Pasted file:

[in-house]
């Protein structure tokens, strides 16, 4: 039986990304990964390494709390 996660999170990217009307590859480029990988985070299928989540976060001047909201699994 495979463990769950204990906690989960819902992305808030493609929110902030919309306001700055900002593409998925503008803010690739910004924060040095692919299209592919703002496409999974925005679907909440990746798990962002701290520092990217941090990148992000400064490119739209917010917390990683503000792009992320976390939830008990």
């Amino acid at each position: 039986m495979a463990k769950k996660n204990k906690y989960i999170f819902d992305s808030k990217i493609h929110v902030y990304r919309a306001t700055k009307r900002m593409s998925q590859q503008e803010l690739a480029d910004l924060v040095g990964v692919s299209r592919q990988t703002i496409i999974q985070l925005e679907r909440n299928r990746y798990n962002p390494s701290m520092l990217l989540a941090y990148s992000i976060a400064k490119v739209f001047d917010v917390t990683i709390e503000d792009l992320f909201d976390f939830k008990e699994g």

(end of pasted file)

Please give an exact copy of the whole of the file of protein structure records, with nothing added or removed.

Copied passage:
[in-house]
């Protein structure tokens, strides 16, 4: 039986990304990964390494709390 996660999170990217009307590859480029990988985070299928989540976060001047909201699994 495979463990769950204990906690989960819902992305808030493609929110902030919309306001700055900002593409998925503008803010690739910004924060040095692919299209592919703002496409999974925005679907909440990746798990962002701290520092990217941090990148992000400064490119739209917010917390990683503000792009992320976390939830008990």
């Amino acid at each position: 039986m495979a463990k769950k996660n204990k906690y989960i999170f819902d992305s808030k990217i493609h929110v902030y990304r919309a306001t700055k009307r900002m593409s998925q590859q503008e803010l690739a480029d910004l924060v040095g990964v692919s299209r592919q990988t703002i496409i999974q985070l925005e679907r909440n299928r990746y798990n962002p390494s701290m520092l990217l989540a941090y990148s992000i976060a400064k490119v739209f001047d917010v917390t990683i709390e503000d792009l992320f909201d976390f939830k008990e699994g």